In fact, not long after the picture was taken, one of the rookie Halberstadt crews took two British planes under fire. And SE5a fell to the pilot's gun, it's pilot shot through the head, whilst the observer fired a burst at a pursuing Camel, causing its engine to catch fire. In two shots the British were only one plane away from having to break off the action.

Unfortunately in the same turn they shot down a second bomber to win the game. But it was close.

I don't think that we identified any rule changes, aside from a suggestion that pre-measurement of movement not be allowed (a player has to declare their speed and potential turns/sideslips before testing to see if they can achieve them). I need to make a few tweaks to the prototype spotting rules, but I think that they are almost there - not complex, but in keeping with the spirit of the rest of the  game certainly.

Meanwhile on the other table Austen, Bryan Ralph and Caesar were playing a four-handed game of Bolt Action. Based (or, more accurately, derived) from a real incident during the Battle of the Bulge when General Eisenhower broke lose from his guards after going stir-crazy, this saw four factions competing to seize or rescue the general from a farmhouse in the centre of the table. German regulars, Skorzeny's commandos, American military police and Belgian resistance fighters were all competing for the prize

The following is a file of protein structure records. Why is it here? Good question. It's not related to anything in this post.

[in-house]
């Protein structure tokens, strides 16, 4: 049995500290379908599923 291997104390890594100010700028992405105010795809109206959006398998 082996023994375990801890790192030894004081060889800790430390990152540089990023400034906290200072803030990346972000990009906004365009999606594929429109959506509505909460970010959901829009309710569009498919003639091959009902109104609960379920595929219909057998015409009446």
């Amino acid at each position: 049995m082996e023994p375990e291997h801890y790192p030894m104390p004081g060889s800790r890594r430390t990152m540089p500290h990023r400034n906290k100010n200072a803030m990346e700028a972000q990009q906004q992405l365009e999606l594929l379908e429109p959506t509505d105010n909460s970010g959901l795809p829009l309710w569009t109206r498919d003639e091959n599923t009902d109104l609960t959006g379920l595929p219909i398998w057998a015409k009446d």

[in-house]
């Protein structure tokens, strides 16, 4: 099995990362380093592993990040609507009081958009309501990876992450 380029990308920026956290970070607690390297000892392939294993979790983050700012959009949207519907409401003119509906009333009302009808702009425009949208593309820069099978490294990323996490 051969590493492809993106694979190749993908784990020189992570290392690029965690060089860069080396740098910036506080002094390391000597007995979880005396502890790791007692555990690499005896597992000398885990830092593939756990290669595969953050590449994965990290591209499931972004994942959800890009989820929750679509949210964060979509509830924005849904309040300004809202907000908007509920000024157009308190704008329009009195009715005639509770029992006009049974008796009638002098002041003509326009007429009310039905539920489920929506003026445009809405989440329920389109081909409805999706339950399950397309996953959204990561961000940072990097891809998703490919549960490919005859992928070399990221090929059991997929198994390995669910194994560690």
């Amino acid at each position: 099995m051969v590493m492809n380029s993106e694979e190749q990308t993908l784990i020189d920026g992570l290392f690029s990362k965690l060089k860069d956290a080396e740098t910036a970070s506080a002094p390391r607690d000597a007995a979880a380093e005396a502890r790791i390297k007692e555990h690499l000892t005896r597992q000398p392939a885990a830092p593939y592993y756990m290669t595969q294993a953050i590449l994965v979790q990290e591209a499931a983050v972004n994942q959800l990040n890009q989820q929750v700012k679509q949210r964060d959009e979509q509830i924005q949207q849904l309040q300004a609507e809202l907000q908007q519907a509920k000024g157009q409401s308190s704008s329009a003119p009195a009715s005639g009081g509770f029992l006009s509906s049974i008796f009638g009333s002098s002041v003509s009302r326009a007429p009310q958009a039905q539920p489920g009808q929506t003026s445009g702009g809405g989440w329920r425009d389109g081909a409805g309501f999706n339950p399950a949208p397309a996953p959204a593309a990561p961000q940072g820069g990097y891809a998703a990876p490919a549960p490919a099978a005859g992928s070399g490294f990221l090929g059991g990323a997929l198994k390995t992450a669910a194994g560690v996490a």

Some of them had tanks. Or a tank.

And here's General Eisenhower himself, who had slipped away for a little bit of 'me' time in a pretty frock and some cute shoes, as his alter ego, Ingrid*.

Aside from the apron I actually have this outfit, although my red frock doesn't have a slit up the side.
Anyway, I think at some stage all of the factions held the General at some stage, before being blown away by their opponents. I'm not sure of the final result. I do know that it was a bit of a learning experience for all involved.

*May not be historically accurate.

Friday, 8 March 2013

Bolt Action

For last night's game we tried out Bolt Action, a WWII skirmish level game. Bryan provided the lovely 28mm figures, whilst Lachlan adjudicated the game. Bryan and Caesar had a force of French Resistance who were tasked with breaking through a German cordon, run by Ralph and myself. Somehow they had acquired allies in the form of a lost American tank. Their objective was to get off, or at least close to, our board edge. Ours was to shoot them down.